Over the course of the Tudor era, Women’s gowns went from being high-waisted to settling at the natural waist (popular in Spain at the time) and came into a V-shaped point. This body shape was obtained by the use of stays, a full-boned bodice, often worn under a garment along with a kirtle (undergown), usually a linen smock. In France and England, gowns with square necks and a decorative panel called a forepart were the rage and displayed the front of the kirtle or hoop skirt. Sleeves were also an important element, first elaborately cuffed and then growing into a trumpet style (tight on the upper arm and then flaring out) and finally full round sleeves.
Headdresses were the major fashion accessory, including gable hoods, named so because they resembled the gable of a house. A gable hood included decorative side panels called lappets and a veil in the back. The French version, which was associated with King Henry VIII’s second wife Anne Boleyn, was less conservative, revealing the front of the hair. (The style became so associated with Anne Boleyn that after her execution, they briefly went out of fashion.) Also popular was the ruff, otherwise known as a millstone collar, that evolved from the ruffle of fabric at a shirt’s neck. It was worn by women, men and children and expanded in size during the 16th century. They were often dyed different colors during a starching process that allowed them to be set into elaborate folded shapes. To hold a small purse or prayer book, women wore chain or fabric girdles at the waist.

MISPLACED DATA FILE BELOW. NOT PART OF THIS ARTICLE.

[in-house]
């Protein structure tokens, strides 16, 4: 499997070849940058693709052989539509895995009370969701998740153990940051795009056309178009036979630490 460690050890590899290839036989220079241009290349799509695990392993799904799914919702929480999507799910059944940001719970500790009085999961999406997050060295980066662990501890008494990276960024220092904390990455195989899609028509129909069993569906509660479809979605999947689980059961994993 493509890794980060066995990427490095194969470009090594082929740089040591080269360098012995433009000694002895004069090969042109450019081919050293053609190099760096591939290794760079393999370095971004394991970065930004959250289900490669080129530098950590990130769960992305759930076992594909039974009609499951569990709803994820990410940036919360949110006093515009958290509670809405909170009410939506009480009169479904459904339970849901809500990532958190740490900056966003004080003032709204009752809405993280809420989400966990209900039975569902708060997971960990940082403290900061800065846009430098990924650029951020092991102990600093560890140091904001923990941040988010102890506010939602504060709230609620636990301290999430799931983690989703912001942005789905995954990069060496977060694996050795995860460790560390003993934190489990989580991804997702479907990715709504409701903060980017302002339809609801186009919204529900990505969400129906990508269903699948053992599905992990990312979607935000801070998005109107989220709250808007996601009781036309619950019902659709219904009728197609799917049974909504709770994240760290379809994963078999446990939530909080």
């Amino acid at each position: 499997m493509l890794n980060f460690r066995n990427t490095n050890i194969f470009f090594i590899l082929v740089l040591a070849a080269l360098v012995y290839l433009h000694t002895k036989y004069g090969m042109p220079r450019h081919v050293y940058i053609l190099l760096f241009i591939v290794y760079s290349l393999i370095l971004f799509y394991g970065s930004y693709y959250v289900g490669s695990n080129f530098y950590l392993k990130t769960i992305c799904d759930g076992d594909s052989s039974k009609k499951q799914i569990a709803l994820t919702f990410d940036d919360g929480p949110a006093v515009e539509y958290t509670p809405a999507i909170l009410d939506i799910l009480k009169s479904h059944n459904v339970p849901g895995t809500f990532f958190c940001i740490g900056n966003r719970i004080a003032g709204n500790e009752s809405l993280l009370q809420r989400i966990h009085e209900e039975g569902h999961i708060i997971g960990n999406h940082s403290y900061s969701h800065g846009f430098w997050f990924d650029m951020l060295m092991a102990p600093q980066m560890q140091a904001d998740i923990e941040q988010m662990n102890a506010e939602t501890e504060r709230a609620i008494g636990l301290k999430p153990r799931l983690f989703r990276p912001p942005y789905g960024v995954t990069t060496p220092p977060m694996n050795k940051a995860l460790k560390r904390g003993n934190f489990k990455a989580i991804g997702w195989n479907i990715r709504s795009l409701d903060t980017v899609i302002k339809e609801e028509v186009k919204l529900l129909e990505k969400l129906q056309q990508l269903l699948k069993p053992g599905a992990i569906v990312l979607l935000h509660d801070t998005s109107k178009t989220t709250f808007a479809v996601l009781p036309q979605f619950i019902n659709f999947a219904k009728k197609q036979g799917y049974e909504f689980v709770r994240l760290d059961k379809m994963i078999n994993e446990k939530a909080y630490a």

During this period, men’s fashion also expanded — both in creativity and size — from narrower styles to an almost square silhouette promoted by King Henry VIII himself. Men too would start with a linen undergarment and wear a doublet jacket (often intentionally cut to show the fabric underneath) with a jerkin, another style of coat usually without sleeves and extending to a skirt length. Hose were worn underneath as well as a (sometimes prominent) codpiece. The look was pulled together with an over-gown, which was often lined with fur.